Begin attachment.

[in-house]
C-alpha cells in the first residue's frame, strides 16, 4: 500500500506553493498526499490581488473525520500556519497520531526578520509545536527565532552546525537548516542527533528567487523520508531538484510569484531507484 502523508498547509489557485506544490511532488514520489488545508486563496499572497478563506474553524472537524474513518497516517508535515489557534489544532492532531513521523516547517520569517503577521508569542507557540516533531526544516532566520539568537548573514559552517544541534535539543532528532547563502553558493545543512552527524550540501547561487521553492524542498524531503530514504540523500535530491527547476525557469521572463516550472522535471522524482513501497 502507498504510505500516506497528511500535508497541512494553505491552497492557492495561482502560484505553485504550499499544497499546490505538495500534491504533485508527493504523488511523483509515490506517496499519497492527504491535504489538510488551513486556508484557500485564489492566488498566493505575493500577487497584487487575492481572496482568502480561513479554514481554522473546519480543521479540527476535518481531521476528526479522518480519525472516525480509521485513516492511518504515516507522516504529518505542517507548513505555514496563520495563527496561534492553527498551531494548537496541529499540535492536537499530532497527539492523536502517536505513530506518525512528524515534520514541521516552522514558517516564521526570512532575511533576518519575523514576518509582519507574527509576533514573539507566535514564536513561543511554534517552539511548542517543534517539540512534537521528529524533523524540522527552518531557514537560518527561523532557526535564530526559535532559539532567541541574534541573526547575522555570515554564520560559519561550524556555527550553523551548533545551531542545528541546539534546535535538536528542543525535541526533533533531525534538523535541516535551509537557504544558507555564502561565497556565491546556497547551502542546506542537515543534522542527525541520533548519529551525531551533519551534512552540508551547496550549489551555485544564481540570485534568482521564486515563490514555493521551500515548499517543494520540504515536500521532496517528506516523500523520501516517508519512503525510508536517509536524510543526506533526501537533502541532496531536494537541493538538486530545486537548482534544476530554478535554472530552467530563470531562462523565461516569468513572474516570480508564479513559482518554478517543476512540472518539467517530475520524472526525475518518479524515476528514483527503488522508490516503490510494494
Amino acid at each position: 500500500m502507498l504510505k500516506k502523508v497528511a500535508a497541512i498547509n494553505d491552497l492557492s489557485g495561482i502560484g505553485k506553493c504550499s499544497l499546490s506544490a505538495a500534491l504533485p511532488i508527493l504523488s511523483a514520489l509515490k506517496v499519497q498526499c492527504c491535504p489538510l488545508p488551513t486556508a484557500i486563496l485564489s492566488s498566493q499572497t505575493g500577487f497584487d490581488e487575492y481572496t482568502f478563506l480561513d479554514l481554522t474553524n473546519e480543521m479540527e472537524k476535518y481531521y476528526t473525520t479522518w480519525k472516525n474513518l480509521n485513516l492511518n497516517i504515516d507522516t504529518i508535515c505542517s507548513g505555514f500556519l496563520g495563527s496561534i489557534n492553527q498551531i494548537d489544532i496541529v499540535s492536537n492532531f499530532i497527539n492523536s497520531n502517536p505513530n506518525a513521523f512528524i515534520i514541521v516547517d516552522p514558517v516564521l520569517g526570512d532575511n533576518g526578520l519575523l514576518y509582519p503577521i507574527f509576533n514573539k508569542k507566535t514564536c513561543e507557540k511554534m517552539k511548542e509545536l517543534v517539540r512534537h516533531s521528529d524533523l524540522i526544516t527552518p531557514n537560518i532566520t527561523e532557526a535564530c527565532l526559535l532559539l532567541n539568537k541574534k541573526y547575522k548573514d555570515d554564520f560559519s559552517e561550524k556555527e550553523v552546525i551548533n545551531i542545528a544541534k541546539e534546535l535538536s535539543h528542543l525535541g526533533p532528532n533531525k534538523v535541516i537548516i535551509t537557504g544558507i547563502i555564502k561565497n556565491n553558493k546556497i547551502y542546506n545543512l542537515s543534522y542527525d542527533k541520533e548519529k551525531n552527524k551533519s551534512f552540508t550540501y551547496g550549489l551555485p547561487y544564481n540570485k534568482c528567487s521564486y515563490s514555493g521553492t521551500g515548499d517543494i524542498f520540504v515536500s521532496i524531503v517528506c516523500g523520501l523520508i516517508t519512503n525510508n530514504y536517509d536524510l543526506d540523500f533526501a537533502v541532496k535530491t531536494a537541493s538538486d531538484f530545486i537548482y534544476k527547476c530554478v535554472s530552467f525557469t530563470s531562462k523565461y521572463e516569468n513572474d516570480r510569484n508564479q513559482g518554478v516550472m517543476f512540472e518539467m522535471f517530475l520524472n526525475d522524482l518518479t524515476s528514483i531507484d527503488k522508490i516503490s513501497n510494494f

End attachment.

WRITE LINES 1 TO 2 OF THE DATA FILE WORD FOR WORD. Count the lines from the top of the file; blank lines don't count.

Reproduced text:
[in-house]
C-alpha cells in the first residue's frame, strides 16, 4: 500500500506553493498526499490581488473525520500556519497520531526578520509545536527565532552546525537548516542527533528567487523520508531538484510569484531507484 502523508498547509489557485506544490511532488514520489488545508486563496499572497478563506474553524472537524474513518497516517508535515489557534489544532492532531513521523516547517520569517503577521508569542507557540516533531526544516532566520539568537548573514559552517544541534535539543532528532547563502553558493545543512552527524550540501547561487521553492524542498524531503530514504540523500535530491527547476525557469521572463516550472522535471522524482513501497 502507498504510505500516506497528511500535508497541512494553505491552497492557492495561482502560484505553485504550499499544497499546490505538495500534491504533485508527493504523488511523483509515490506517496499519497492527504491535504489538510488551513486556508484557500485564489492566488498566493505575493500577487497584487487575492481572496482568502480561513479554514481554522473546519480543521479540527476535518481531521476528526479522518480519525472516525480509521485513516492511518504515516507522516504529518505542517507548513505555514496563520495563527496561534492553527498551531494548537496541529499540535492536537499530532497527539492523536502517536505513530506518525512528524515534520514541521516552522514558517516564521526570512532575511533576518519575523514576518509582519507574527509576533514573539507566535514564536513561543511554534517552539511548542517543534517539540512534537521528529524533523524540522527552518531557514537560518527561523532557526535564530526559535532559539532567541541574534541573526547575522555570515554564520560559519561550524556555527550553523551548533545551531542545528541546539534546535535538536528542543525535541526533533533531525534538523535541516535551509537557504544558507555564502561565497556565491546556497547551502542546506542537515543534522542527525541520533548519529551525531551533519551534512552540508551547496550549489551555485544564481540570485534568482521564486515563490514555493521551500515548499517543494520540504515536500521532496517528506516523500523520501516517508519512503525510508536517509536524510543526506533526501537533502541532496531536494537541493538538486530545486537548482534544476530554478535554472530552467530563470531562462523565461516569468513572474516570480508564479513559482518554478517543476512540472518539467517530475520524472526525475518518479524515476528514483527503488522508490516503490510494494